A view of oil and gas development on Bureau of Land Management lands in Colorado, on July 11, 2017. (Bob Wick/BLM/Public domain)
While it often feels like there’s more dividing than uniting us, vast majorities of Coloradans across political, racial and demographic lines strongly believe we should be protecting our state’s public lands.
Polling conducted earlier this year shows nearly 4 out of 5 Colorado voters believe we should strictly limit or entirely stop oil and gas drilling on public lands.
A November report from the U.S. Department of the Interior gives Colorado’s delegation in Congress some guidance for how they can follow the will of the voters and better protect our public lands. In the report, the department conducted a review of federal oil and gas leasing and permitting practices and provided recommendations for improving the system.
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The report found that the current federal oil and gas leasing program is outdated and broken. It benefits oil and gas companies at the cost of harm to public lands and habitats, exacerbates climate change, and causes us to spend public money that could otherwise be invested in schools, roads and other priorities.
Under current law, the Bureau of Land Management holds regular lease auctions to oil and gas companies. The law also calls for the highest bidder to pay a minimum bid of $2 per acre.
Unfortunately, many times when the auction period ends without any bids, the unsold parcels are allowed to be sold to the first bidder at a minimum rate of $1.50 per acre.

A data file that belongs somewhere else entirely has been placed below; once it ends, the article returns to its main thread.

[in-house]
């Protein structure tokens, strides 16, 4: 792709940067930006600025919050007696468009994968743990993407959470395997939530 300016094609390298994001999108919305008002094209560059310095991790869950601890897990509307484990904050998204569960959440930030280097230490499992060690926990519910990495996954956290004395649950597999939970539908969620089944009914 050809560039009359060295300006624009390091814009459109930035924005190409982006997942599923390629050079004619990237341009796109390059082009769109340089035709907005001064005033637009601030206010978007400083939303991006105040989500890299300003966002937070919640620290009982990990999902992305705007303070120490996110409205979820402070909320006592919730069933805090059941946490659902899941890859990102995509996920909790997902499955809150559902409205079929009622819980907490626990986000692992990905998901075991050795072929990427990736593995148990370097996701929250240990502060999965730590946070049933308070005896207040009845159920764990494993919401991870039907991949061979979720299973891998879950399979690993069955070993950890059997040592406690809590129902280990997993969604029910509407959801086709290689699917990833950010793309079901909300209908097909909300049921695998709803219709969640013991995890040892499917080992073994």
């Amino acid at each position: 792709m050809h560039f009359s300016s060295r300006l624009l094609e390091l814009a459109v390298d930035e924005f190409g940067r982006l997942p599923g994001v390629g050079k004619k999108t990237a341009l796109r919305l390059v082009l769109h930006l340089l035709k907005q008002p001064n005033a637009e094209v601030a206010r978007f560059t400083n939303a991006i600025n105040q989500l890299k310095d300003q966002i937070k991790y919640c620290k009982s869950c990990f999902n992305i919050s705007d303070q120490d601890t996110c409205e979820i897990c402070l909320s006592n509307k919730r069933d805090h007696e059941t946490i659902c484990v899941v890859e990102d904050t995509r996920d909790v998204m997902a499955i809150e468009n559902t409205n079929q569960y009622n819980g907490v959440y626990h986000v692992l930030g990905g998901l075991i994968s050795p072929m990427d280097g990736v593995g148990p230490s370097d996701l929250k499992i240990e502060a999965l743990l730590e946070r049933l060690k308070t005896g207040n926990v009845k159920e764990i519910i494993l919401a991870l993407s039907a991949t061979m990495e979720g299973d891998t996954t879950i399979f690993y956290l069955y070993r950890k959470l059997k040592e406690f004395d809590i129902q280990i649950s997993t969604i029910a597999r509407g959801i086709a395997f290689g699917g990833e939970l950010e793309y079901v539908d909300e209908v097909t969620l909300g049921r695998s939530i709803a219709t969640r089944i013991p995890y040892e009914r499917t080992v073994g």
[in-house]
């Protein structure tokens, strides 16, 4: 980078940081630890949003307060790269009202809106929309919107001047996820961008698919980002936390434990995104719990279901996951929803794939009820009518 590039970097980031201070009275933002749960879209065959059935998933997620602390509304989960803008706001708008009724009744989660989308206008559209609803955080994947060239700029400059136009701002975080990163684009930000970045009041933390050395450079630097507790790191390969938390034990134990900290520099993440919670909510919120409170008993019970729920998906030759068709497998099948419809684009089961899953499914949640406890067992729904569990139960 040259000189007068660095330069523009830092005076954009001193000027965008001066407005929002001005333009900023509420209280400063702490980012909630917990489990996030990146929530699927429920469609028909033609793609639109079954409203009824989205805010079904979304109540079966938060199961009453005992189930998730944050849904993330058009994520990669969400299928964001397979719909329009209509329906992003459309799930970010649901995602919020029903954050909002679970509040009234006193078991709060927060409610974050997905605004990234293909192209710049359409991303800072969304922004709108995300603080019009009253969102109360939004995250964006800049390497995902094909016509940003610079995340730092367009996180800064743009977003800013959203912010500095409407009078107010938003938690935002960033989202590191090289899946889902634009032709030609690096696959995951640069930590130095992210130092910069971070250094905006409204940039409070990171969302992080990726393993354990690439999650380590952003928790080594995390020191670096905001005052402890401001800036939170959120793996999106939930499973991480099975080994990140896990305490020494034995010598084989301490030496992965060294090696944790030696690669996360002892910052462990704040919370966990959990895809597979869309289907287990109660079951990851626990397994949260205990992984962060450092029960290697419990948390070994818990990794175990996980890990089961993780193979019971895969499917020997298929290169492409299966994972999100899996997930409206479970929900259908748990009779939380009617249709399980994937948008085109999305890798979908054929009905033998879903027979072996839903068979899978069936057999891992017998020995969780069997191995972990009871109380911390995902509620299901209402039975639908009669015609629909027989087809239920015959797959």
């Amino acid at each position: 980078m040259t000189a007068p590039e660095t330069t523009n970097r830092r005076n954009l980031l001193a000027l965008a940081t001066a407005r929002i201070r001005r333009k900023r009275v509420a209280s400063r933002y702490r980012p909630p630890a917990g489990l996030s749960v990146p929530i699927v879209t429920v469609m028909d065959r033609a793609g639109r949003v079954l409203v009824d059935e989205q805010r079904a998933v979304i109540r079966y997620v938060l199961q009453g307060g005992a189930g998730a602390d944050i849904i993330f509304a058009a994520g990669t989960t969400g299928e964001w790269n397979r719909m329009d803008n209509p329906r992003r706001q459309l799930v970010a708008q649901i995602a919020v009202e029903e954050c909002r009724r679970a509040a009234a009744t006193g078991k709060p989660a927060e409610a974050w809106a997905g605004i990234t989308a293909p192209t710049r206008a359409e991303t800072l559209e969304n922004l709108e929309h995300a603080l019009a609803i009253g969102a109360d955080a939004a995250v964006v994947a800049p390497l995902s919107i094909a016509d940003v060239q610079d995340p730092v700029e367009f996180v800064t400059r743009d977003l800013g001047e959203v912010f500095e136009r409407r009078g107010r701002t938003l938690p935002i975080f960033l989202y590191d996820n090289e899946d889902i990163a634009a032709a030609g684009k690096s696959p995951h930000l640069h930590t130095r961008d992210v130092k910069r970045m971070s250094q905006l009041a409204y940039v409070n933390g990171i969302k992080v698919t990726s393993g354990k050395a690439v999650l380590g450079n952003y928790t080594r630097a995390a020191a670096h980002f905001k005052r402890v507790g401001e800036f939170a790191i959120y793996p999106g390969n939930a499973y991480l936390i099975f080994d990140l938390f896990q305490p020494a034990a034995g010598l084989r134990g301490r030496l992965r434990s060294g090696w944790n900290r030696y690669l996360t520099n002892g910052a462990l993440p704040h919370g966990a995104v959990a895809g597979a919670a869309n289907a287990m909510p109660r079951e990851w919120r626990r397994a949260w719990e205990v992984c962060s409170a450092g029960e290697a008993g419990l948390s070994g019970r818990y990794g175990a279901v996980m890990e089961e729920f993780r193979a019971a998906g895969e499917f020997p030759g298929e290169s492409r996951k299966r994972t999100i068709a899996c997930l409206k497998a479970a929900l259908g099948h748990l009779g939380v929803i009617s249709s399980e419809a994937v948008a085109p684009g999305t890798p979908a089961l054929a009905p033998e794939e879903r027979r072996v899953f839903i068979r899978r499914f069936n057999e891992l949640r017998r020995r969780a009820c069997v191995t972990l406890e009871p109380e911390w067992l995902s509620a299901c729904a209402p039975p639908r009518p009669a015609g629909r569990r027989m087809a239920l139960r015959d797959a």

This practice of “non-competitive” leasing creates incentives for companies not to participate in auctions and acquire land later. The DOI report recommends increasing this minimum bid amount to limit speculations and to provide more tax revenue.
Before production can begin on public lands, oil and gas companies are required to pay an annual rent amount of $1.50 per acre. Since this is very low, many of the parcels sit unused. According to BLM, 47% of the nearly 21 million actively leased acres in the western United States are currently sitting idle, including more than 946,000 acres in Colorado.
After production begins on leased land, BLM receives royalties — a share of production value — from producers. This rate, currently 12.5%, hasn’t increased in 100 years. It’s also significantly lower for new leases on federal land than new leases on private lands (18%-19%) or state trust lands (20%) in Colorado.
Updating the federal royalty rate to 18.75% would have a negligible impact on production levels and consumer energy prices, and it could raise up to $2.1 billion per year in additional revenue that could help individuals and communities by investing in schools, infrastructure and health care.
However, the report does not address climate change or contain any specific climate recommendations in relation to federal oil and gas leasing. Damage from climate change was estimated at $100 billion in 2020, and burning fossil fuels extracted from federal public lands accounts for 20% of greenhouse gas emissions in the U.S.
We need bold climate action now.
While there will be far more work to do, the budget reconciliation bill, also known as the Build Back Better Act, addresses many of these issues. It will do more to protect our public lands from the impact of oil and gas drilling and ensure oil and gas companies pay the full costs of their operations. Build Back Better also includes historic and badly needed investments and policies to limit much of the pollution driving climate change.
Congress should move quickly to pass it, and then turn its attention to protecting our climate and way of life before it’s too late.
Coloradans are counting on it.
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